Sinclair Ferguson on Learning Contentment

It is not uncommon for one chapter to be worth the price of a book. I said that to myself when I finished reading “Learning Contentment,” the tenth chapter in Sinclair Ferguson’s Deserted by God? But then, right after I said that, I realized I had said it several times before—while reading the same book. Pastor Ferguson’s walk through several of the Psalms is a treasure for any believer who is enduring times of affliction and wondering where God is in all of it.

In Chapter 10, “Learning Contentment,” we are led through Psalm 131 in order to learn how and why God sent David to the school of contentment. One point in particular meditates on the first verse, “O Lord, my heart is not lifted up; my eyes are not raised too high.” Here, Ferguson concludes, David reveals that “he no longer assumes that he knows what is best for himself. This is not to say that his ambitions were necessarily wrong. Many of them were excellent in themselves. There is nothing wrong in aiming high. But David is now concerned that his heart should be set only on what pleases God, and on the purposes which God has for him. He had begun to appreciate a divine logic, which Paul would later underscore: since everything we have, are, or accomplish is because of God’s grace, and leaves us nothing to boast about in ourselves, why do we still go on boasting as though these were our own unaided achievements (see 1 Cor. 4:7)? It is not only illogical, but ugly to do so.”

Ferguson continues illustrating from the life of David, but then touches briefly on Moses and Joseph, too. This is really good stuff, so good that I will continue by quoting a larger portion than I usually would quote from a book.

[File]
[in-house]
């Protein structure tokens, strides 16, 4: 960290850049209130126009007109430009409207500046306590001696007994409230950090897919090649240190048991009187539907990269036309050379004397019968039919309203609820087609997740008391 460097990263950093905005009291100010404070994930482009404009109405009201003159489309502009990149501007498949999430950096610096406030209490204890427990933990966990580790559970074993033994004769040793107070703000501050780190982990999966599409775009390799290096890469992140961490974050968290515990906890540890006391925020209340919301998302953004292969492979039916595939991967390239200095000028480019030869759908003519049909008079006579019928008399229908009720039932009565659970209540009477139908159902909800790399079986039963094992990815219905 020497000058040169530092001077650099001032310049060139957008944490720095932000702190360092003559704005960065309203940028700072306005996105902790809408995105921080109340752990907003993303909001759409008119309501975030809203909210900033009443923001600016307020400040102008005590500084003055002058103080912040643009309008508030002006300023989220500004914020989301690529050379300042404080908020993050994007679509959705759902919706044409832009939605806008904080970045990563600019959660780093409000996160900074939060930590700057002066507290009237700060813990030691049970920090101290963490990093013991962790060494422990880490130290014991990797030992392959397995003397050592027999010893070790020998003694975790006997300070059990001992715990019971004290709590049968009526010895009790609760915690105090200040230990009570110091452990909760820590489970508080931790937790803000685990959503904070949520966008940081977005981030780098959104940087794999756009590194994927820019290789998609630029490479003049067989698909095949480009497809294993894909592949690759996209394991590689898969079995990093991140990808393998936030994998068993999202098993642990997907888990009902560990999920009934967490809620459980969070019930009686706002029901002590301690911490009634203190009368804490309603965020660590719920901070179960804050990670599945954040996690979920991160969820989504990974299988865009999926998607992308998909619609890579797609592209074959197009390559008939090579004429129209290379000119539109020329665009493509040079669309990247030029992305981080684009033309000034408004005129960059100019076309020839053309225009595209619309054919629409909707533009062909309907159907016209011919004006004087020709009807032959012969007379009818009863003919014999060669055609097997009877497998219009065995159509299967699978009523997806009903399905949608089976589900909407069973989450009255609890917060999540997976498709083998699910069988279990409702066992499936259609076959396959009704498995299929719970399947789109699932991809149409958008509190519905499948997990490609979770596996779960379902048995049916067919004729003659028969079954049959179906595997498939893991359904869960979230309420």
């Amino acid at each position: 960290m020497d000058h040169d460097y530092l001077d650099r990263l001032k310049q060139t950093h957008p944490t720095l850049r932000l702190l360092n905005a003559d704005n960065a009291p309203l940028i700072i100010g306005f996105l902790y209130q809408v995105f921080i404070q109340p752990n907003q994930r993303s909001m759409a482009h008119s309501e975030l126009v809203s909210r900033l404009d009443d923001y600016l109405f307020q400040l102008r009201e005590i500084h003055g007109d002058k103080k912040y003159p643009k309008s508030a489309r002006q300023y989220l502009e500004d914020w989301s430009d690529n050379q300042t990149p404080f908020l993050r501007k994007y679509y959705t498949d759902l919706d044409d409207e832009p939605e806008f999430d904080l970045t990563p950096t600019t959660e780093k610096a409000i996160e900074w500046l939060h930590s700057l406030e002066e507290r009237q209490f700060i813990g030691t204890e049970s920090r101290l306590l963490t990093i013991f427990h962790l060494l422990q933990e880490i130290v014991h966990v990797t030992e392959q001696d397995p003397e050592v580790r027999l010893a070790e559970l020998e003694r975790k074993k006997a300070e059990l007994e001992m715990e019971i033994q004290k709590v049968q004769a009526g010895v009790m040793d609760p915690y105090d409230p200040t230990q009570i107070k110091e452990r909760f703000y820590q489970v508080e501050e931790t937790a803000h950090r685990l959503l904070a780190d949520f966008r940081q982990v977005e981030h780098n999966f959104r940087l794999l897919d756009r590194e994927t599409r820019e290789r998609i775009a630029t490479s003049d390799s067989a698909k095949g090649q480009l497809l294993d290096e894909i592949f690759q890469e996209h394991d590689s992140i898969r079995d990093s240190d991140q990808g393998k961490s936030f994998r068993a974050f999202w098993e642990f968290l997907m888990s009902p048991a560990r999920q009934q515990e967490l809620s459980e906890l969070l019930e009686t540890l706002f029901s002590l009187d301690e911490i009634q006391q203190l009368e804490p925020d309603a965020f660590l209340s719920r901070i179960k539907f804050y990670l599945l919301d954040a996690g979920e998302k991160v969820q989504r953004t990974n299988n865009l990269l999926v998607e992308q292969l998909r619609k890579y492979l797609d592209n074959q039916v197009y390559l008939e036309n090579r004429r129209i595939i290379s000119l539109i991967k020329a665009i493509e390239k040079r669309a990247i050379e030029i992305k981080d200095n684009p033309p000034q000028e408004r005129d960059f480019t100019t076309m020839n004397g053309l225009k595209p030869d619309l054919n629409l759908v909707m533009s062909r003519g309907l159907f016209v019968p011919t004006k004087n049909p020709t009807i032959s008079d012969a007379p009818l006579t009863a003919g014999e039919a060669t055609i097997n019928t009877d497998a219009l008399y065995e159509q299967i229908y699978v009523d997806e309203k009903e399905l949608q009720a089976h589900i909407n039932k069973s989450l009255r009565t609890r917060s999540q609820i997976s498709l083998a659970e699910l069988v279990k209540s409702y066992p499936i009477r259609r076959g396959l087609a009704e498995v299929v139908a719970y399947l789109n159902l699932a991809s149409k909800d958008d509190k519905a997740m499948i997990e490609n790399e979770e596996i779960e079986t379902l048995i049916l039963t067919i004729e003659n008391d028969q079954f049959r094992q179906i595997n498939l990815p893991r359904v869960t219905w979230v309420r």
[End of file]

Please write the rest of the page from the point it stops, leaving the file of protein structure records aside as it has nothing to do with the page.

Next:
“David’s life provides a perfect example of what he is talking about here. No doubt, from the moment Samuel had anointed him to be the future king, the seed of godly ambition had been sown in young David’s heart. He had been given an intimation of future greatness. The Spirit of the Lord came upon him and his heart was set on gaining the throne (see 1 Sam. 16:12-13). If it is a noble thing to set one’s heart on being an overseer (1 Tim 3:1), it is surely at least as noble to desire to be a king when God has called to that service. But it is ignoble if that desire puffs us up with self-importance rather than humbles us with a deep sense of privilege. Sadly, that is all too common, even in those God eventually uses.

Joseph seems to be have been guilty of pride and discontent when as a teenager he received prophetic intimations of his own future greatness. Instead of being humbled and asking God to keep him for such service, he boasted insensitively to his brothers (see Gen 37:5-11). It was only after many years of discipline, loss, and specific disappointments that Joseph could be trusted with greatness.

Even Moses’ usefulness seems to have been crippled at first by similar proud impatience. Stephen explains that when Moses killed an Egyptian who was mistreating an Israelite, he ‘supposed that his brothers would understand that God was giving them salvation by his hand, but they did not understand’ (Acts 7:25). Moses, too, would face many years of patient discipline until he learned to be content as a humble shepherd in the desert. That made him the meek man who was fit for the greatness God gave him (see Num. 12:3). Certainly in earlier years he could not have said, ‘My heart is not lifted up.’ In fact, his ‘heart’ was ‘raised too high.’ It took great loss and disappointment to empty Moses of Moses.”

And so it is with us. Contentment is a hard lesson to learn, but God’s grace and patience endure as He sends us to the school of contentment so that we become more useful to Him, less filled with ourselves and more filled with Him.

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